But most advanced “Building Simulation” design tools are not likely to be very useful to non-professionals. And one of the most important things these tools can’t provide – an evolving knowledge of what materials and services are available locally and at what cost – may also escape most non-professionals. For these reasons and more, consider professional assistance.

What Are The Basics Of “Design With Climate?”

First, place the home’s front face on the building site in a way that the home takes full advantage of the sun’s beams and the natural heat. By facing the long side of a home to the south (north in the southern hemisphere) and the short sides to the east and west, the building can capture more solar heat in winter and more efficiently block solar heat in the summer. Although it is best to face most of the windows due south, they can face up to 15 degrees away to the east or west without much loss in energy savings.

Placing most of the windows on the home’s south side will expose them to the low winter sun. Carefully designed overhangs and other features can be used to shade them from the high summer sun. Window areas on the east and west should be much lower, because the wall is smaller, and they will cause fewer problems during the summer. Carefully balanced window locations can enhance architectural appeal, balancing natural light, view, and comfort.

There are some physical constraints, such as existing street patterns, shading from buildings and trees, and steep lots, when orienting a home on a lot. However, with fifteen degrees of flexibility, it is much easier for builders to place the home on the lot in a “south-facing direction.”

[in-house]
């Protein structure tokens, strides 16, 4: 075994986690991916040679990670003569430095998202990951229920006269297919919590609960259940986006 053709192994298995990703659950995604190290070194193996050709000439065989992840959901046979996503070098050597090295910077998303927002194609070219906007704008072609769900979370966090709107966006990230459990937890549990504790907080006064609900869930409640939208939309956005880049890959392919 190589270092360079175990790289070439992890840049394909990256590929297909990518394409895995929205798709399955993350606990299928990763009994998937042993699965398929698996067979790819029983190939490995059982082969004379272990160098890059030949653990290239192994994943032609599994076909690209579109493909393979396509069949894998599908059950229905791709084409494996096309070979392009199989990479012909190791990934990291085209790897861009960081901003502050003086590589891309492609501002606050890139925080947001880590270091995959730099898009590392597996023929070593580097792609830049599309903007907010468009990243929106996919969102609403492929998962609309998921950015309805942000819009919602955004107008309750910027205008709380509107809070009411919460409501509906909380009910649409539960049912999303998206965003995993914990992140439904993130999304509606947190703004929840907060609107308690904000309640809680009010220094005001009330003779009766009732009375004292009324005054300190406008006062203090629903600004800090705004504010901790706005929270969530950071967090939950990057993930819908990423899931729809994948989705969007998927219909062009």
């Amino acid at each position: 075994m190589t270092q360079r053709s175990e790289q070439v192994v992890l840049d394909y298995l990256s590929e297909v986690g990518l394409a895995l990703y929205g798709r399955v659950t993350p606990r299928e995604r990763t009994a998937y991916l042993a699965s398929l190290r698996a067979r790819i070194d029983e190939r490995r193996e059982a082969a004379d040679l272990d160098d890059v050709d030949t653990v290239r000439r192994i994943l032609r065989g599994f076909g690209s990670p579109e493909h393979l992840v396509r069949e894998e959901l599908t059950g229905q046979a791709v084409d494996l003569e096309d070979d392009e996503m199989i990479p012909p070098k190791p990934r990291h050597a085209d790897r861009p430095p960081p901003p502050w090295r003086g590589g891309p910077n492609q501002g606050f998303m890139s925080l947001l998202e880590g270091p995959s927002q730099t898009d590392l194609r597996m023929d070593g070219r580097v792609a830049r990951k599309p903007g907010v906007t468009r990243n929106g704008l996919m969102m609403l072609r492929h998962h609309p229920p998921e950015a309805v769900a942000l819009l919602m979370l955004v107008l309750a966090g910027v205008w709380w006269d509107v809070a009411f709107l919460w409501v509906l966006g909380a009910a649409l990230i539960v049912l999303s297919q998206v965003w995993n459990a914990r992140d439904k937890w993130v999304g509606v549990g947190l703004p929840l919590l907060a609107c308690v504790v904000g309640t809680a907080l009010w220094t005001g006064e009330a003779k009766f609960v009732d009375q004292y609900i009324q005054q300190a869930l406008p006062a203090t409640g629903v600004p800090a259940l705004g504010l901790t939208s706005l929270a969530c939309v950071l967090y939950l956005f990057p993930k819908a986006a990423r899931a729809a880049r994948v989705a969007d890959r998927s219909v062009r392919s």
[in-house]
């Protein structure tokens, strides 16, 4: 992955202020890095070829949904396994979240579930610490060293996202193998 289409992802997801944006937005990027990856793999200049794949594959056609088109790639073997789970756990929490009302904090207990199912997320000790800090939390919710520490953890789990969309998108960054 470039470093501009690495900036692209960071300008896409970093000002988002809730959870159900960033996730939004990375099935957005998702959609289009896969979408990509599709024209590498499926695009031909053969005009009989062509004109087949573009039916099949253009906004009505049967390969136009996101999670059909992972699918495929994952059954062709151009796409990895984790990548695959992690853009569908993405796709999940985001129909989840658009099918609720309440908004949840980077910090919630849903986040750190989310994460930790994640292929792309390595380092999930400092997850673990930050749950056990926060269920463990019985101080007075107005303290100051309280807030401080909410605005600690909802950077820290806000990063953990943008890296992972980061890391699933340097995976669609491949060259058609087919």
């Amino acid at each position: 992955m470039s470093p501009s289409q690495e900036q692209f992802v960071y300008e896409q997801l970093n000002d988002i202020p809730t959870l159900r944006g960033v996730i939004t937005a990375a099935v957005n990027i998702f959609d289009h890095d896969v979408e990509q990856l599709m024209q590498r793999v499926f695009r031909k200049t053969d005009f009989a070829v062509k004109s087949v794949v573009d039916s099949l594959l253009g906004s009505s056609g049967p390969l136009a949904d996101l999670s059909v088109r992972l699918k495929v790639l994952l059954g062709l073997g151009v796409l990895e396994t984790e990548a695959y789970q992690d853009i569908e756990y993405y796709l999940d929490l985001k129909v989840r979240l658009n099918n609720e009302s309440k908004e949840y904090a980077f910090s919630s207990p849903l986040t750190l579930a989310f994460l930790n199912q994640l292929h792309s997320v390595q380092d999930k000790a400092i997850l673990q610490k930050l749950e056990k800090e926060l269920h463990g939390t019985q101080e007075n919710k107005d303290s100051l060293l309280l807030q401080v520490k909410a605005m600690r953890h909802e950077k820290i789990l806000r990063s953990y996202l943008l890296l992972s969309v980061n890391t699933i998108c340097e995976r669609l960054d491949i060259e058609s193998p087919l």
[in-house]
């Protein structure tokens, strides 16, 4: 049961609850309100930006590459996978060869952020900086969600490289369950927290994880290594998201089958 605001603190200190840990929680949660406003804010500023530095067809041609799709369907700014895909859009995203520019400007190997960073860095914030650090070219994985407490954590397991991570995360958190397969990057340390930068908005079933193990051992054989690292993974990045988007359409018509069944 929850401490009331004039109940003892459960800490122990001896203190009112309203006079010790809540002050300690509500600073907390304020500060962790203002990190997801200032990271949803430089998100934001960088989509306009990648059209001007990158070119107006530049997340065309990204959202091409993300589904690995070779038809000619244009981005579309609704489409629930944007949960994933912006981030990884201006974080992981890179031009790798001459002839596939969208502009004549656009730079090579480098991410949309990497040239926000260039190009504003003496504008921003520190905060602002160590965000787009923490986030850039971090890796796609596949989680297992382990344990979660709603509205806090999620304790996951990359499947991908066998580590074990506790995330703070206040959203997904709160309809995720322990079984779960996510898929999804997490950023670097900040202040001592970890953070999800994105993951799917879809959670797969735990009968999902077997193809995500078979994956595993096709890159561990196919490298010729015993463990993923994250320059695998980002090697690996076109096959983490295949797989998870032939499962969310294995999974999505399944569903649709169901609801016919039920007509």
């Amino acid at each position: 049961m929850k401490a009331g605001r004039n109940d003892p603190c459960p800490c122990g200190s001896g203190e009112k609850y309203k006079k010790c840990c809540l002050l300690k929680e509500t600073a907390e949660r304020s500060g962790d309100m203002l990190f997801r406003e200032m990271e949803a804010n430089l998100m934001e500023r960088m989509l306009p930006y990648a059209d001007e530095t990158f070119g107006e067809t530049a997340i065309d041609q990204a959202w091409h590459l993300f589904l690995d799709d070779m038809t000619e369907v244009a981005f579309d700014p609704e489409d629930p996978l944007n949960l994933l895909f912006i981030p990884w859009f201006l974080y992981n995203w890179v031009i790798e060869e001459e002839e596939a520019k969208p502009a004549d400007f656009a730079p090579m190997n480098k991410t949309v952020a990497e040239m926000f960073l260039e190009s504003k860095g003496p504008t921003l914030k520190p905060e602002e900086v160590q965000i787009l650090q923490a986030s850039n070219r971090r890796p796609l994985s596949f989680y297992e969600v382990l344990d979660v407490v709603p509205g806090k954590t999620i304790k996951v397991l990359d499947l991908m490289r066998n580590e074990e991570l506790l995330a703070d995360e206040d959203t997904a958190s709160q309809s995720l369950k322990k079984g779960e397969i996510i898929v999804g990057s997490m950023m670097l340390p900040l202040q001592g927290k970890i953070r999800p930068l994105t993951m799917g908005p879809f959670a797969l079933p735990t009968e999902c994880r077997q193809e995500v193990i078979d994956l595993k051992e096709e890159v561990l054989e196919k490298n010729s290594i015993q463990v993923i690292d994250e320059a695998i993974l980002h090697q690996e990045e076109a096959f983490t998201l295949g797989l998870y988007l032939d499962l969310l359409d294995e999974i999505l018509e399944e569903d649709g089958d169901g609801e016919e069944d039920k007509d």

“Design With Climate” concepts are applied most in a new building where they can be incorporated into the original design. However, existing buildings can be modified or retrofitted to collect and store solar heat passively.

How Does “Direct Gain” Design Work?

In a “Direct Gain” design, the living space is warmed – direct – with heat gain from the sun. A sunspace is a typical example of “indirect gain” because heat indirectly enters the living space. There are two:

Ancestral Puebloan stepped "Great house", Southwest USA, Pre-Contact through Present
Ancestral Puebloan stepped “Great house”, Southwest USA, Pre-Contact through Present


The term “sun-tempering” is applied to a house or other building that collects solar radiation through large south-facing windows but does not have additional “thermal storage mass” for long term heat storage.

The south window area must be sized carefully because without storage mass there is the possibility that the living space can overheat during the day. Sun-tempering is used when the goal is to reduce the use of the conventional furnace while the sun shines; the furnace will probably be needed at night. Sun-tempering may be particularly suited to buildings that are used primarily during the day.

Direct Gain Solar Design:

Direct Gain solar design, in full form, uses both solar (directly gained) and additional thermal storage mass for long term heat storage. With the thermal storage mass distributed throughout the home, it works very well for homes in climates with significant heating needs, cooling needs, or both. How it works is relatively straightforward:

Winter: Capture the sun’s energy by day – Hold onto it through the night

On a cold winter day, sunlight enters the house through a large area of south-facing windows and strikes “thermal storage mass” in walls and floor surfaces. Here, the solar energy is absorbed and stored for the evening (see Winter Day, below).

Winter Day Schema

During a cold winter night, the energy stored during the day is naturally released, as the home begins to cool in response to dropping outdoor air temperatures, providing a portion of the energy needed to heat the home. Because the heat collected and stored on the walls and floor surfaces make these surfaces warmer than in a typical home, a passive solar home is more comfortable as well (see Winter Night operation, below).